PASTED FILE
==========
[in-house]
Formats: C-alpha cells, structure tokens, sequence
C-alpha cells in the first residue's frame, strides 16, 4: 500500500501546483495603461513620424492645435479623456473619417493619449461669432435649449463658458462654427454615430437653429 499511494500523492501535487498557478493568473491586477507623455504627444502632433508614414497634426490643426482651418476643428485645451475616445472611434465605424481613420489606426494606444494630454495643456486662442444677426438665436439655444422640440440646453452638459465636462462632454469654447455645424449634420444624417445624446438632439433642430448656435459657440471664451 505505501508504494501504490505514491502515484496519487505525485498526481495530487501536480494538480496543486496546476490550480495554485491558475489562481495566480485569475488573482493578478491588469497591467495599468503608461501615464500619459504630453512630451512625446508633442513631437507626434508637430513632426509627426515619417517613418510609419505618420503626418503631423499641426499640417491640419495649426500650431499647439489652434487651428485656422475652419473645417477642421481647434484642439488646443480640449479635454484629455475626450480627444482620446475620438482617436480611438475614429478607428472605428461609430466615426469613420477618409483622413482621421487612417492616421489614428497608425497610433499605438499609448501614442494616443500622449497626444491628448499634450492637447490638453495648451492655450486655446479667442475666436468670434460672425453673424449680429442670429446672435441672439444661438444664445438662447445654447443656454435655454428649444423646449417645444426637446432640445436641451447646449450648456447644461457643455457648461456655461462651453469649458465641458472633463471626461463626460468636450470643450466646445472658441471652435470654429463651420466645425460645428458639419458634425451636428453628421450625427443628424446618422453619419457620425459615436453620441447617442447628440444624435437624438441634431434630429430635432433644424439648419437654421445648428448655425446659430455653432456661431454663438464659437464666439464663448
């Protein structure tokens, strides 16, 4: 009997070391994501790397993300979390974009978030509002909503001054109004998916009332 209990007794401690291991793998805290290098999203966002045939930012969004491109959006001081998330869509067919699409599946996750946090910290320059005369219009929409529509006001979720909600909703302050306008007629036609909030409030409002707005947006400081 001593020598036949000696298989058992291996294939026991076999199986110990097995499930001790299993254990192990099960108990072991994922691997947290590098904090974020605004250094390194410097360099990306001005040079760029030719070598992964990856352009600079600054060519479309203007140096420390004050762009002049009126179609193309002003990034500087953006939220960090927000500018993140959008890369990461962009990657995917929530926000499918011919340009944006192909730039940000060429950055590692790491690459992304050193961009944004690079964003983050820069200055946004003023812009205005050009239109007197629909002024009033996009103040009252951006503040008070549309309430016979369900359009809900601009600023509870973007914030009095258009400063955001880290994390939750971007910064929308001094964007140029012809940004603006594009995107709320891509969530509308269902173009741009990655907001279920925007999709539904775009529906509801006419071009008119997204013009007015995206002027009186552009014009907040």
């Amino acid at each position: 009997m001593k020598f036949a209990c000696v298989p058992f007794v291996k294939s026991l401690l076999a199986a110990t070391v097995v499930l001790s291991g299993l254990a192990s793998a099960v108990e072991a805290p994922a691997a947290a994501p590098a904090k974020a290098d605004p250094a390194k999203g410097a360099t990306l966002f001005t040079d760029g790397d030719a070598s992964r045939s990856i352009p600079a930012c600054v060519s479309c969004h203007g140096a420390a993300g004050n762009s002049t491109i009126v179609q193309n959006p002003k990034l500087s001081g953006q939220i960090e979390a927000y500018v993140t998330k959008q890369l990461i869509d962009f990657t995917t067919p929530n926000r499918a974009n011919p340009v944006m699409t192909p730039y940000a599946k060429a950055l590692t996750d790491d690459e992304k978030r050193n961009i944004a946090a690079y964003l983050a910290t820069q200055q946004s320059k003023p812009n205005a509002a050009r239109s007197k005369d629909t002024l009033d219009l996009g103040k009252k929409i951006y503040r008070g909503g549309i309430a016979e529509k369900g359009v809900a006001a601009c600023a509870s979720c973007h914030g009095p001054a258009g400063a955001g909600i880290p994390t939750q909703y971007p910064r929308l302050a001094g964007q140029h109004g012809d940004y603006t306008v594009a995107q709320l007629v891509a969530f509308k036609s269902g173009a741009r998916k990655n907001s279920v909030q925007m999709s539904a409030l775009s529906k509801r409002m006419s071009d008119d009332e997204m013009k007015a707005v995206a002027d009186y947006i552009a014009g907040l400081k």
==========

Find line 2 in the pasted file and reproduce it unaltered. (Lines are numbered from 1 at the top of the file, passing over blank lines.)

Formats: C-alpha cells, structure tokens, sequence